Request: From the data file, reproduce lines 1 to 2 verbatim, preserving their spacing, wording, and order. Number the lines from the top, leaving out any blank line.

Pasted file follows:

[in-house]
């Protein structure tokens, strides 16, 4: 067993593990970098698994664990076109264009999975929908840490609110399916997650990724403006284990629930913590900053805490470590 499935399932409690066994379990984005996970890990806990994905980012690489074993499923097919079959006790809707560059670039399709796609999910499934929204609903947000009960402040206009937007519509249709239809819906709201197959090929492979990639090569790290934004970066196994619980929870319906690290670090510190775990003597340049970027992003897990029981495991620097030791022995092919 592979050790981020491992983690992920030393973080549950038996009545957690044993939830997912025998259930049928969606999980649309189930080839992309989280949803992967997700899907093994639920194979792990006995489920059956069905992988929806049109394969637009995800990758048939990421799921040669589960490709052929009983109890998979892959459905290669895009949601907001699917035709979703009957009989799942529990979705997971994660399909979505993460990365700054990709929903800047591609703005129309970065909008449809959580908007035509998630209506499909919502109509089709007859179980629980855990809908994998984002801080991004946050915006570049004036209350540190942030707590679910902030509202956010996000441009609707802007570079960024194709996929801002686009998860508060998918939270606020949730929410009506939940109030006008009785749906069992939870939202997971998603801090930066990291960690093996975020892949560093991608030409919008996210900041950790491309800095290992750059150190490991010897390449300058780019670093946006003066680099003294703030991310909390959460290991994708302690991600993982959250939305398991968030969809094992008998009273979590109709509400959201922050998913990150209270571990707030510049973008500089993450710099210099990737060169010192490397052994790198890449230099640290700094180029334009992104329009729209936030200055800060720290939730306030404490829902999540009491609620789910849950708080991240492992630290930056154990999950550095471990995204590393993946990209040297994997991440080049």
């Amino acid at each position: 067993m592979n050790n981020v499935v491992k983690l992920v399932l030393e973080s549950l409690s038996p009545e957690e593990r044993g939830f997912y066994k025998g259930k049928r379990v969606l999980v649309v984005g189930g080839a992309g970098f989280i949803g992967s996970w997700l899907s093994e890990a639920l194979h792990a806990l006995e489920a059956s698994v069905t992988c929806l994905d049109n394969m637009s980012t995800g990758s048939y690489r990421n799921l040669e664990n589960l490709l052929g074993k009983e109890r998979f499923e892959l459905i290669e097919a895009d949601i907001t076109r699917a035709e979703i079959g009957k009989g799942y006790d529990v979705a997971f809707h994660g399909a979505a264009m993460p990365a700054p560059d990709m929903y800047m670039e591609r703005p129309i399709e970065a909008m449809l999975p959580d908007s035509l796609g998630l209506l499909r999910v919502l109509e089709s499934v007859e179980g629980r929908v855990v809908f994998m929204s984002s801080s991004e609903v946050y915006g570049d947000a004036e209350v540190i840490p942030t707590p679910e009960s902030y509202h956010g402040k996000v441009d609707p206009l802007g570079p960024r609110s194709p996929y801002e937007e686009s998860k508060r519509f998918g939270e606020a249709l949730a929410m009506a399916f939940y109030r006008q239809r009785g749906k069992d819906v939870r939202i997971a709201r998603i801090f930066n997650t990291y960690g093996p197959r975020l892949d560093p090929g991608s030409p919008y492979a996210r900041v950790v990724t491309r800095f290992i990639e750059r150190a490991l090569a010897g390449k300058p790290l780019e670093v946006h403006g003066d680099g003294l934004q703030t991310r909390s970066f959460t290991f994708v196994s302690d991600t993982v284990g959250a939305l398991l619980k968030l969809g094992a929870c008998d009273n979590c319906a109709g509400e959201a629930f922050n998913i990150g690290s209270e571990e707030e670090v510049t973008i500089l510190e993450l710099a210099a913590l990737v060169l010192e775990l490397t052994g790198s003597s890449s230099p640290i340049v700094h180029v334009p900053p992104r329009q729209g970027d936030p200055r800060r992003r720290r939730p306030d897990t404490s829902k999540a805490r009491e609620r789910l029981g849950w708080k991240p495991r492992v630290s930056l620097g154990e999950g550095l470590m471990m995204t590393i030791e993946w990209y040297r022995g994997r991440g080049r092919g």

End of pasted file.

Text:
[in-house]
């Protein structure tokens, strides 16, 4: 067993593990970098698994664990076109264009999975929908840490609110399916997650990724403006284990629930913590900053805490470590 499935399932409690066994379990984005996970890990806990994905980012690489074993499923097919079959006790809707560059670039399709796609999910499934929204609903947000009960402040206009937007519509249709239809819906709201197959090929492979990639090569790290934004970066196994619980929870319906690290670090510190775990003597340049970027992003897990029981495991620097030791022995092919 592979050790981020491992983690992920030393973080549950038996009545957690044993939830997912025998259930049928969606999980649309189930080839992309989280949803992967997700899907093994639920194979792990006995489920059956069905992988929806049109394969637009995800990758048939990421799921040669589960490709052929009983109890998979892959459905290669895009949601907001699917035709979703009957009989799942529990979705997971994660399909979505993460990365700054990709929903800047591609703005129309970065909008449809959580908007035509998630209506499909919502109509089709007859179980629980855990809908994998984002801080991004946050915006570049004036209350540190942030707590679910902030509202956010996000441009609707802007570079960024194709996929801002686009998860508060998918939270606020949730929410009506939940109030006008009785749906069992939870939202997971998603801090930066990291960690093996975020892949560093991608030409919008996210900041950790491309800095290992750059150190490991010897390449300058780019670093946006003066680099003294703030991310909390959460290991994708302690991600993982959250939305398991968030969809094992008998009273979590109709509400959201922050998913990150209270571990707030510049973008500089993450710099210099990737060169010192490397052994790198890449230099640290700094180029334009992104329009729209936030200055800060720290939730306030404490829902999540009491609620789910849950708080991240492992630290930056154990999950550095471990995204590393993946990209040297994997991440080049």